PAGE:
GOSHEN — Bicycles claimed Goshen’s downtown Friday with competitive cyclists circling a piece of the Maple City at 25 miles per hour or more.
More than 150 cyclists looped downtown Goshen, taking Washington Street to Main Street to Jefferson Street to 7th Street, in the second annual I Love Goshen Bicycle Criterium. The bike race was a main event at the city’s May First Fridays.
In the criterium, bikers lapped the course for 30, 45 or 60 minutes, depending on the division. As bikers gained distance from one another, officials asked those lagging significantly behind the core group to exit the course.
Fred Buckingham of Elkhart used to bike race, including criteriums, and came out to see the Goshen race.
“I still ride, I just don’t do these,” he said.
Though no longer in races himself, he cheered for a few cyclists he knew and closely eyed riders as they passed by where he stood.
“You’re looking for the dynamics of the race,” he said. When they’re in a pack all together, they aren’t going as fast, he described. It’s when a cyclist breaks away that the rider gains speed. That’s part of what he looks for as a spectator, he said.
For Terry Hussey, who teaches eighth-grade math at Goshen Middle School, the criterium wasn’t about speed or winning, but more about fun.
Hussey said she and friend Molly Kauffman regularly bike in the area for fun and exercise. Kauffman suggested they try the criterium.
Hussey said before starting in the beginner’s-level race that she was intimidated by the number of professional bikers competing and was anxious about the turns, but said she hoped she would finish without being pulled out of the race or falling down.
“It’s always good to do something new in life,” she said with a chuckle before taking off in her first criterium.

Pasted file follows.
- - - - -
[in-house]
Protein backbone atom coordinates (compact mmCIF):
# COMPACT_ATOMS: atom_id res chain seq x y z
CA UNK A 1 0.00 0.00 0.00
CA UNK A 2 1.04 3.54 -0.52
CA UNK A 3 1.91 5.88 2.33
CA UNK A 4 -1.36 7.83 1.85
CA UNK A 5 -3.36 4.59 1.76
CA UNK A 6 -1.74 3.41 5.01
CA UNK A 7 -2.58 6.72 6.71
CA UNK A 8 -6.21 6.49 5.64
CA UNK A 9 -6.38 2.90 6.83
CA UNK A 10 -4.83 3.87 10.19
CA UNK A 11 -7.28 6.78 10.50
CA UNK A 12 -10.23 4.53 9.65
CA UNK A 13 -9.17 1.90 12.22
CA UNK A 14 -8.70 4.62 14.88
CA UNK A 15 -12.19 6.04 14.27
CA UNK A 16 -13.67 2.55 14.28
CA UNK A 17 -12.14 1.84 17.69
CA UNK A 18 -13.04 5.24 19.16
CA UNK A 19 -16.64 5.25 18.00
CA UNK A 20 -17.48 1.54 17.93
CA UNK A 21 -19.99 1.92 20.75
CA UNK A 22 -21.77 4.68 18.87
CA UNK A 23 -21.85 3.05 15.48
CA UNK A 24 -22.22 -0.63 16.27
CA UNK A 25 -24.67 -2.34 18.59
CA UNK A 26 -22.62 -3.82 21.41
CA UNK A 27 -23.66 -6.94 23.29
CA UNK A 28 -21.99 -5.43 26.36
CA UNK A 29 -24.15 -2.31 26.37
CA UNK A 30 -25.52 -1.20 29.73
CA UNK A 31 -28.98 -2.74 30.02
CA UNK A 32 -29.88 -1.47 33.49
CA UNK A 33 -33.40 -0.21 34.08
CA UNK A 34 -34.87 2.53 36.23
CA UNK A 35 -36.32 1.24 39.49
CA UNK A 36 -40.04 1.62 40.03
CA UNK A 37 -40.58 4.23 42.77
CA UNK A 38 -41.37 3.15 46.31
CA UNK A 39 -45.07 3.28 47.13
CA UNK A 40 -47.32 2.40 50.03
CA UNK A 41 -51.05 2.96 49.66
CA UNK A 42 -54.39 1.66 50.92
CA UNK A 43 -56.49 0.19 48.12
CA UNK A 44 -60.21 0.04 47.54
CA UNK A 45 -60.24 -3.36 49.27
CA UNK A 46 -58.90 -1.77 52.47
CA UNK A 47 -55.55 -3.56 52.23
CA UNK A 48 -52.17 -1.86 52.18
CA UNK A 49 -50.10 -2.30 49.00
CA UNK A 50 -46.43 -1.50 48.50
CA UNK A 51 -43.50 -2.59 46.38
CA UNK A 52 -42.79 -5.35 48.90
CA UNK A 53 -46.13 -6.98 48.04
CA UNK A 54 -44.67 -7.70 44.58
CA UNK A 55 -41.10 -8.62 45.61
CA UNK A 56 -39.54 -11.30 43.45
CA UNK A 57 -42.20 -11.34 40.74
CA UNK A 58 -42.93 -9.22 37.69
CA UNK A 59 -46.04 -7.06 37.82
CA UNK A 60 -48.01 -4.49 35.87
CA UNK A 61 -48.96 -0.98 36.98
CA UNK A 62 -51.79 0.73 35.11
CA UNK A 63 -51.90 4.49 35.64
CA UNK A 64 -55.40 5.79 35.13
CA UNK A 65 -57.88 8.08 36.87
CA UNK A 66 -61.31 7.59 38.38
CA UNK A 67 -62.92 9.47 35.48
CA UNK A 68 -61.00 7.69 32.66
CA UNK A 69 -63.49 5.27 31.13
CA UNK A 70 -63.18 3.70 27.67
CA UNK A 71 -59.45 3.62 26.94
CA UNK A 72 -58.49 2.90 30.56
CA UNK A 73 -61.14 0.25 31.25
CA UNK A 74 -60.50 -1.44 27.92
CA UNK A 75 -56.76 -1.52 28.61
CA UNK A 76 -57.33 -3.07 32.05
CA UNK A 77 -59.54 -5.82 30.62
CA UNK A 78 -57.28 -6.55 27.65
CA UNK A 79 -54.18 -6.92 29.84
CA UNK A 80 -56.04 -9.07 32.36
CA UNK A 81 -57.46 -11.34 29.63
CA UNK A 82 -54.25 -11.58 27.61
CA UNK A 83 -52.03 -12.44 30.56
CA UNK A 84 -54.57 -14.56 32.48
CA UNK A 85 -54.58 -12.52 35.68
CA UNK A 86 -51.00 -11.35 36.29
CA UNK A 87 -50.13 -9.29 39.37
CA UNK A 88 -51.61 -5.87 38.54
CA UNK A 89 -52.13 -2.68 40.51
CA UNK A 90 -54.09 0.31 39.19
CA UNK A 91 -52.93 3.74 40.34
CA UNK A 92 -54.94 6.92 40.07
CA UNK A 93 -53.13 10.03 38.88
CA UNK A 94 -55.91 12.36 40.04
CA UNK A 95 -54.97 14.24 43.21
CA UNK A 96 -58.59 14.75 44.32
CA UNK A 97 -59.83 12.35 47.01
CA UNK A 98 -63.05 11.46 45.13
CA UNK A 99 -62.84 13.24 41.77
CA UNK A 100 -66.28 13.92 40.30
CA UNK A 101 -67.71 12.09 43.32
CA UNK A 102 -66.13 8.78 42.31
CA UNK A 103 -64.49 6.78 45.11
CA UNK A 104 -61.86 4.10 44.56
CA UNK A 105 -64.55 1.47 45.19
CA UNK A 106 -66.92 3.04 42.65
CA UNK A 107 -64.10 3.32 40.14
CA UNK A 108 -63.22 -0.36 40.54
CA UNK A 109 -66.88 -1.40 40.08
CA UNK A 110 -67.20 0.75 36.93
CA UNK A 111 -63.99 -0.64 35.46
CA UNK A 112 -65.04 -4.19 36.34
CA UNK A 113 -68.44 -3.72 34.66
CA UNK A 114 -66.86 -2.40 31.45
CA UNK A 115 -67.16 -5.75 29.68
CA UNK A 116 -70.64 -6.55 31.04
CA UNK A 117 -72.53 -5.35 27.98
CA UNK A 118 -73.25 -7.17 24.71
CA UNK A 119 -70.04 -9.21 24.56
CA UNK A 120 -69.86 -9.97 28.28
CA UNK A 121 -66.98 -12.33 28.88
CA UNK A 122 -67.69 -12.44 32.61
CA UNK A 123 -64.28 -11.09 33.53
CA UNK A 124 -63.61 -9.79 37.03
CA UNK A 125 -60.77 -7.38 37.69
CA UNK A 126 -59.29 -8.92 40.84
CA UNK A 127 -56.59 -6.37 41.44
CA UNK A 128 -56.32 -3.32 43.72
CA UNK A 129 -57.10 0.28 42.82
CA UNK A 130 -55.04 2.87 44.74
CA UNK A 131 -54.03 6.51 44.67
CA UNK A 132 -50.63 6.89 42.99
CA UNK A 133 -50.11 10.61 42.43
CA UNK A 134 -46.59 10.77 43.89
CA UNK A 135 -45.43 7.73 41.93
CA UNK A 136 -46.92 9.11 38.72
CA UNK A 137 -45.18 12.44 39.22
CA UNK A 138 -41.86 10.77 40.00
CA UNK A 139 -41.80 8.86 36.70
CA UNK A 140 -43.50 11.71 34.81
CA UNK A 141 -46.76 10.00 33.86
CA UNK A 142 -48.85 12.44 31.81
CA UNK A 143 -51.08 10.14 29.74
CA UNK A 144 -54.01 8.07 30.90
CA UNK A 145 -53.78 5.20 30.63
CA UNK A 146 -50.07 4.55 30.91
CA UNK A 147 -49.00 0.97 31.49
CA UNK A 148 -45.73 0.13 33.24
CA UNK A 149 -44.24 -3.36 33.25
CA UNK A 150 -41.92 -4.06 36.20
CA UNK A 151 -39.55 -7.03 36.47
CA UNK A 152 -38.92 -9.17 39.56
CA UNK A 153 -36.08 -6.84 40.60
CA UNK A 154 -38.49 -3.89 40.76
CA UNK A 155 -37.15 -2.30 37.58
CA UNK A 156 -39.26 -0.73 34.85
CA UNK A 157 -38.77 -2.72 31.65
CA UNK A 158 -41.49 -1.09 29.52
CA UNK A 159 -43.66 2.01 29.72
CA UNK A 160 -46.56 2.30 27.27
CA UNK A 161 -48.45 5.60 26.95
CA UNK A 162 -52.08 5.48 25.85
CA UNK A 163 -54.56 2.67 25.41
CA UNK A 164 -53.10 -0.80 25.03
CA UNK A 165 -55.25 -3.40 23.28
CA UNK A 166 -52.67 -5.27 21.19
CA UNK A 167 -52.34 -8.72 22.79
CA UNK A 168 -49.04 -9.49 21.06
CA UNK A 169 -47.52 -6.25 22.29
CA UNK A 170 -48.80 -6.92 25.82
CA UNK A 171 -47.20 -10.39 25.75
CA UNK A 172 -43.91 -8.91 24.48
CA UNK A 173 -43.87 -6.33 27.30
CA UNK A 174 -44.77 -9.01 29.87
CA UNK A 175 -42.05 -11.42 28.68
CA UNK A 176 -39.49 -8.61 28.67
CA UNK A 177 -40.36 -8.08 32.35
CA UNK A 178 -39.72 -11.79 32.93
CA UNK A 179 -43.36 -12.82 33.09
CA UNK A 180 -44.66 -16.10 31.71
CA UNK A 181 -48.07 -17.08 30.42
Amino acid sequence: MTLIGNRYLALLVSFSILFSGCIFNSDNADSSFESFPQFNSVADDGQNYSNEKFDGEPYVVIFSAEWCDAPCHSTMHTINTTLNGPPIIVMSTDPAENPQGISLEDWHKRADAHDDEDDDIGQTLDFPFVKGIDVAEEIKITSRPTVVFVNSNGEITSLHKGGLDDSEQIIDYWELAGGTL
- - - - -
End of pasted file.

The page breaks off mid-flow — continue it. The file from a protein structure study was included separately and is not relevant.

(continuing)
Though a ways behind the leading group of bikers, Hussey did cross the finish line.
Minutes after, she said she would compete in next year’s criterium, too. “I’m going to practice the turns, though,” she said.
The beginner’s-level race was a good place to start, she said, and the cheers she heard as she circled helped her go on.
“The people in the crowds were really nice,” she said.
May’s First Fridays also included a “Taste of Goshen: Celebrating Diversity” food tent, with food from Ukraine, Palestine, El Salvador and other countries, put on by a partnership between First Fridays and the Community Relations Commission.
This was also the second month that “ambassadors” walked downtown sidewalks looking to minimize crowding and potential issues with youths.
Richard Aguirre was one of five people who helped organize about 30 volunteers to help monitor young people at the event after the community and Goshen City Council began to discuss issues coming from groups of youths at First Fridays.
As First Fridays neared its close, Aguirre said he didn’t know of any significant youth issues, which he credited to the increased help.
There were pockets of youth here and there, he said, but overall “people seem to be having a lot of fun.”